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Economy of Albania
Bank of Albania.JPG
Currency Lek (ALL)
Fiscal year Calendar year
Trade organisations WTO
GDP $21.82 billion (2008 est.)[1] Albania's gray economy may be as large as 50% of official GDP
GDP growth 6.1% (2008 est.)[1]
GDP per capita $6,000 (2008 est.)[1]
GDP by sector agriculture: 20.6%, industry: 19.9%, services: 59.5% (2008 est.)[1]
Inflation (CPI) 4% (2008 est.)
below poverty line
12.4% (2008)[2]
Labour force 1.09 million (2006 est.)
Labour force
by occupation
Agriculture 58%, Industry 15%, Services 27% (September 2006 est.)[1]
Unemployment 12.5% official rate, but may exceed 30% due to preponderance of near-subsistence farming (2008 est.) [1]
Main industries Food processing, textiles and clothing; lumber, oil, cement, chemicals, mining, basic metals, hydropower
Exports $1.416 billion f.o.b. (2008 est.)
Export goods textiles and footwear; asphalt, metals and metallic ores, crude oil; vegetables, fruits, tobacco
Main export partners Italy: 72.4%, Greece: 8.8%, China: 2.7% (2007)
Imports $4.844 billion f.o.b. (2008 est.)
Import goods machinery and equipment, foodstuffs, textiles, chemicals, etc.
Main import partners Italy: 27.6%, Greece: 14.8%, Turkey: 7.4%, China: 6.8%, Germany: 5.6%, Switzerland: 5%, Russia: 4.2% (2007)
Public finances
Public debt external: $1.55 billion (2004)
Revenues $1.96 billion (2005)
Expenses $2.377 billion; including capital expenditures of $500 million (2005)
Economic aid recipient: ODA: $366 million (top donors were Italy, EU, Germany) (2003 est.)
Main data source: CIA World Fact Book
All values, unless otherwise stated, are in US dollars

The Economy of Albania is poor-performing by Western European standards, but is making the difficult transition to a more open-market economy from its communist past.



The collapse of communism in Albania came later and was more chaotic than in other Eastern European countries and was marked by a mass movement of refugees to Italy and Greece in 1991 and 1992. They country attempted to transition to autarky, but this eventually failed. Attempts at reform began in earnest in early 1992 after real GDP fell by more than 50% from its peak in 1989. Albania currently suffers from high organised crime and corruption rates, the highest in Europe. Reforms are taking place to fix that. [3]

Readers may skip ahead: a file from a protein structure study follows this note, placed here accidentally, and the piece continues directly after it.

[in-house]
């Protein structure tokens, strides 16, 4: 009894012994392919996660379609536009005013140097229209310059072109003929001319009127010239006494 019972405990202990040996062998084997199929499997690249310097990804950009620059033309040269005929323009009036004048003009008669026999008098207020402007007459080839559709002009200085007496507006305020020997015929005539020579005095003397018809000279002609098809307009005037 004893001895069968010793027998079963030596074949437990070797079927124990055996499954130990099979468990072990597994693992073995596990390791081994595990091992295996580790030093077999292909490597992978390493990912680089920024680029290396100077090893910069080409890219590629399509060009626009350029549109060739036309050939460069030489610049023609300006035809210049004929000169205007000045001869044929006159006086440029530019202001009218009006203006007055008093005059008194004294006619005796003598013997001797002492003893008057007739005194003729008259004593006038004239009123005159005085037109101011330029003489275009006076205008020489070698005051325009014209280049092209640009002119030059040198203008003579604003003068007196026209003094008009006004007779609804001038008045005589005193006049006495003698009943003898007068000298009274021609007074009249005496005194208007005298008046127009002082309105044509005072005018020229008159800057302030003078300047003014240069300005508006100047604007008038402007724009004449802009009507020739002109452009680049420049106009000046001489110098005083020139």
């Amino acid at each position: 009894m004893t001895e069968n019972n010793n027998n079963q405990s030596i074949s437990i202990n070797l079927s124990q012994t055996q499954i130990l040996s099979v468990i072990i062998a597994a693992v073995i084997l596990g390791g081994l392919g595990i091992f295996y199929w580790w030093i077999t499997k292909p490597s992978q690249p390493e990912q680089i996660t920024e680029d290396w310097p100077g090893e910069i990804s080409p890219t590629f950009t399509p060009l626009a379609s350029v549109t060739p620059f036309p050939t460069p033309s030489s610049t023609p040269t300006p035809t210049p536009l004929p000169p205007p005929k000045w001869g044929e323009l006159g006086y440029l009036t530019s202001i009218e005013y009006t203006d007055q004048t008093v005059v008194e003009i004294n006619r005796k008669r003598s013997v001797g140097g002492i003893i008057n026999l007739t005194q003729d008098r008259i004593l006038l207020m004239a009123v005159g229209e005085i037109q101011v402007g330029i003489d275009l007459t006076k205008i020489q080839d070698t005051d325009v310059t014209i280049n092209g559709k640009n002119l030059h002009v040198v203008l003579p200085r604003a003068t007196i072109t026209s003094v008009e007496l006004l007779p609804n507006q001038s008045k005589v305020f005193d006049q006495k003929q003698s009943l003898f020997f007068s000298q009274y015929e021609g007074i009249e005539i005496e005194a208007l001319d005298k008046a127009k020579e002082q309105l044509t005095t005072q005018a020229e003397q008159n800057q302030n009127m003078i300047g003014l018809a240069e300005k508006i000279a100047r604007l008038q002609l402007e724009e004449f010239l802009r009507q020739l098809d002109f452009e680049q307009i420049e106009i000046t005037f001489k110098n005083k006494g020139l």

The democratically elected government that assumed office in April 1992 launched an ambitious economic reform program to halt economic deterioration and put the country on the path toward a market economy. Key elements included price and exchange system liberalization, fiscal consolidation, monetary restraint, and a firm income policy. These were complemented by a comprehensive package of structural reforms including privatization, enterprise, and financial sector reform, and creation of the legal framework for a market economy and private sector activity. Most agriculture, state housing, and small industry were privatized. This trend continued with the privatization of transport, services, and small and medium-sized enterprises. In 1995, the government began privatizing large state enterprises. After reaching a low point in the early 1990s, the economy slowly expanded again, reaching its 1989 level by the end of the decade. [4]

Macro-economic trends

This is a chart of Gross Domestic Product (GDP) of Albania in national currency (million leks) and in US dollars based on Purchasing Power Parity (PPP) from estimates by the International Monetary Fund.[5]

Year GDP,
million leks
million US$–PPP
US$ exchange
rate, leks/$
Inflation index (2000=100)
1980 17,411 4,836 9.49 5.10
1985 18,896 6,891 8.58 5.10
1990 18,840 8,233 9.01 5.10
1995 251,843 8,108 92.79 55
2000 530,906 11,483 143.68 100
2005 836,833 16,944 100.19 121
2007 982,179 19,818 103.34 124

For purchasing power parity comparisons, the US Dollar is exchanged at 49 leks (2007 estimate).[5] Average wages in 2007 hover around $16–19 per day.

Albania remains a poor country by Western European standards. According to Eurostat, Albania's GDP per capita (expressed in PPS – Purchasing Power Standards) stood at 25 percent of the EU average in 2008.[6]

Results of Albania's efforts were initially encouraging. Led by the agricultural sector, real GDP grew by an estimated 11% in 1993, 8% in 1994, and more than 8% in 1995, with most of this growth in the private sector. Annual inflation dropped from 25% in 1991 to single-digit numbers. The Albanian currency, the lek, stabilized. Albania became less dependent on food aid. The speed and vigour of private entrepreneurial response to Albania's opening and liberalizing was better than expected. Beginning in 1995, however, progress stalled, with negligible GDP growth in 1996 and a 9% contraction in 1997. A weakening of government resolve to maintain stabilization policies in the election year of 1996 contributed to renewal of inflationary pressures, spurred by the budget deficit which exceeded 12%. Inflation approached 20% in 1996 and 50% in 1997. The collapse of financial pyramid schemes in early 1997 - which had attracted deposits from a substantial portion of Albania's population - triggered severe social unrest which led to more than 1,500 deaths, widespread destruction of property, and an 8% drop in GDP. The lek initially lost up to half of its value during the 1997 crisis, before rebounding to its January 1998 level of 143 to the dollar. The new government, installed in July 1997, has taken strong measures to restore public order and to revive economic activity and trade.